Holy Fawn – Dimensional Bleed

A revelatory record...

Four years ago, Holy Fawn slid loudly into the Arizona scene with their self-produced, heady blackgaze and made a deep impression in a scene full of ‘old guards’ with ‘Death Spells’. Bolstered by their 2015 EP ‘Realms’ and later their lauded ‘The Black Moon’ (2020), their uniquely atmospheric combination of foreboding swells, translucent clean vocals and chilling black metal yelps sent ripples down listeners’ spines. The standout track ‘Dark Stone’ sent the release stratospheric, combining jarring noise with slow, crescendoing intensity and still to this day holds its own as one of their greatest tracks. However if ‘Death Spells’ was Holy Fawn setting sail, their latest venture ‘Dimensional Bleed’ is the anchor being thrown overboard.

The record is a substantial, affirming project that plays with influences from post-rock, blackgaze, post-hardcore and ambient to willingly forge a vast, Homeric saga and attest to Holy Fawn’s rightful claim to the ‘metalgaze’ crown. To label the Phoenix locals as pioneers of ‘metalgaze’ would be a disservice to their elders, but what Holy Fawn have produced on ‘Dimensional Bleed’ is the most approachable yet colossal record in that genre to date.

Having formulated their own post-rock niche, the record is more approachable than the 10-minute plus songs of Deafheaven and Cult Of Luna, and thematically cohesive enough to carry a transcendental narrative that requires less lore and world-building than their contemporaries. It veers into pop brilliance lead single ‘Death Is A Relief’ and intersperses heavily indulgent seven-minute sagas with three to four-minute tracks with daringly beautiful hooks and masterfully layered production.

This particular record feels overdue in some sense. Whilst previous work has painted an abstract, rough-shaped picture of the band, this record instead serves to depict a hyperrealistic, vibrant group with a cohesive hive mind. There is an element of grittiness that was not apparent in prior releases, capturing a more vulnerable intensity to the outfit’s sound. The scratchy bass tone and fax machine ambience on ‘Empty Vials’ is as unsettling as it is intriguing, presenting a far more experimental soundscape for vocalist Ryan Osterman to deliver his elongated sentences, whilst elsewhere they play it safe on the opulent layered outros of ‘True Loss’ and ‘Sightless’.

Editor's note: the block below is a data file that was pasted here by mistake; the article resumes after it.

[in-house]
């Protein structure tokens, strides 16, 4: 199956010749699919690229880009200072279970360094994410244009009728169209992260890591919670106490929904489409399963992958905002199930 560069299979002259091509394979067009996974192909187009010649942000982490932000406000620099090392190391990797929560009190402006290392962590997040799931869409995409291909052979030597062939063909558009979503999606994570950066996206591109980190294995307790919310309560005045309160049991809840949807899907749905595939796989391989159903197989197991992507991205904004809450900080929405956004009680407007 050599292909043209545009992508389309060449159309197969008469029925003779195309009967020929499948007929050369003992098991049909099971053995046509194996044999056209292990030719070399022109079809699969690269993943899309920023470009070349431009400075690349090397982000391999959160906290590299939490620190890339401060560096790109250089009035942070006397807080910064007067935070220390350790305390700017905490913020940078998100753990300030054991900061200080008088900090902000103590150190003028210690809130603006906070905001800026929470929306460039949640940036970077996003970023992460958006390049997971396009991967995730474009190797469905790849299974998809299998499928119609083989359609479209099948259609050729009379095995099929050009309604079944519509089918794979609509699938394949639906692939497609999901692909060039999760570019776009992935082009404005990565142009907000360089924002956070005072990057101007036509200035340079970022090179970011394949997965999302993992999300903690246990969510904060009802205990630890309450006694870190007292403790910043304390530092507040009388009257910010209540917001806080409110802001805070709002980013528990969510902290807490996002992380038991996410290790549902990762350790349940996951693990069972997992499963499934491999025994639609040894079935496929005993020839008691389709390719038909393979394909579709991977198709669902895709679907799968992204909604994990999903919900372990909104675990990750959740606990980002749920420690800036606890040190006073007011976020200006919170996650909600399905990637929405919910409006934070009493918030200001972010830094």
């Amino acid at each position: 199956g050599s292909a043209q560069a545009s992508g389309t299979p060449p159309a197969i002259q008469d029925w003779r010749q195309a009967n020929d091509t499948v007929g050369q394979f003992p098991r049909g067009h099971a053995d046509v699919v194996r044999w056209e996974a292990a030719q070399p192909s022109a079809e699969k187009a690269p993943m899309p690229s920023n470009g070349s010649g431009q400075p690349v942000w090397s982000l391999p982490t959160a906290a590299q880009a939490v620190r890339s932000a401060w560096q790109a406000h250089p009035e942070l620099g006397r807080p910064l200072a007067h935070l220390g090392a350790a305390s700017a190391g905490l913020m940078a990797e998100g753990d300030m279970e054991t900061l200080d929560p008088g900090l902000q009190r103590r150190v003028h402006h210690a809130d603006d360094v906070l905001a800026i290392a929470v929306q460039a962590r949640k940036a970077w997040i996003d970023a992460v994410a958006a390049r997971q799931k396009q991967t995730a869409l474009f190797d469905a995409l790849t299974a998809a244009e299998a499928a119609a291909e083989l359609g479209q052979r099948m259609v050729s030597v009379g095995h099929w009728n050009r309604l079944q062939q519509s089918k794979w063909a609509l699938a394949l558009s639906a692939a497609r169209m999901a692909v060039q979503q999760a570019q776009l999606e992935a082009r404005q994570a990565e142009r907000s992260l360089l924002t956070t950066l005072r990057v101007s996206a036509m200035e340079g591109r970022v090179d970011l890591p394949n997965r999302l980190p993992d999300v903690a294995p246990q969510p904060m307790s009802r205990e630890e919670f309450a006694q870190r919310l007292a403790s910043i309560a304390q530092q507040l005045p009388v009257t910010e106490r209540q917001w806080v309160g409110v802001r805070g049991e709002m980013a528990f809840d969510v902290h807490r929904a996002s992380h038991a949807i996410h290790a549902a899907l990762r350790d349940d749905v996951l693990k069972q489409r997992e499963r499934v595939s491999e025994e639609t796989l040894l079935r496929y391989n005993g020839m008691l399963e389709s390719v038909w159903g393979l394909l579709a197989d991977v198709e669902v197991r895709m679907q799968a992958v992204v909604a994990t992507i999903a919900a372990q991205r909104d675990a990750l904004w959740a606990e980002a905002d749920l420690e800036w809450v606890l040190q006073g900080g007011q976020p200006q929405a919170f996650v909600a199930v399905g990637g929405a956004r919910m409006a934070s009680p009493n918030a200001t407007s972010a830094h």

‘Amaranthine’ could have easily jumped on the soundtrack to any mildly atmospheric first person video game in the 2010s (e.g. Death Stranding or Bioshock Infinite), with Holy Fawn creating a full band backdrop to a stunning side quest. The track floats in and out of potency, often quaking into life but elsewhere disappearing into white noise scattered with interstitial clicks. It feels like it never reaches the full potential of Osterman’s epic songwriting, blurring more into an interlude track than was intended. ‘Lift Your Head’ has a sleeper hit resonance to it, boasting the most maximalist swell on the record, underpinned by a repeating minimal reverb guitar riff.

The closest track to being a single is the uncompromising ‘Death Is A Relief’, a near pop song when viewed in contrast to the remainder of the record. In close second is the higher tempo ‘Void Of Light’ that sees drummer Austin Reinholz come into his own with thundering snare slugs and eventually, a floor tom riding coda that teases the emotive ‘True Loss’. There is an unknowing maturity to this work, that although it does not punch as hard as its competitor ‘Death Spells’, it serves to show a more yielding, pliable band that can conjure emotions far outside of deep sadness.

‘Dimensional Bleed’ is a revelatory record for the branching Phoenix outfit’s legacy. It carries a deeply insidious atmosphere, never revealing what is coming round the corner before exploding into either a flurry of motion or into a whispering, ephemeral moment.


Words: Alisdair Grice

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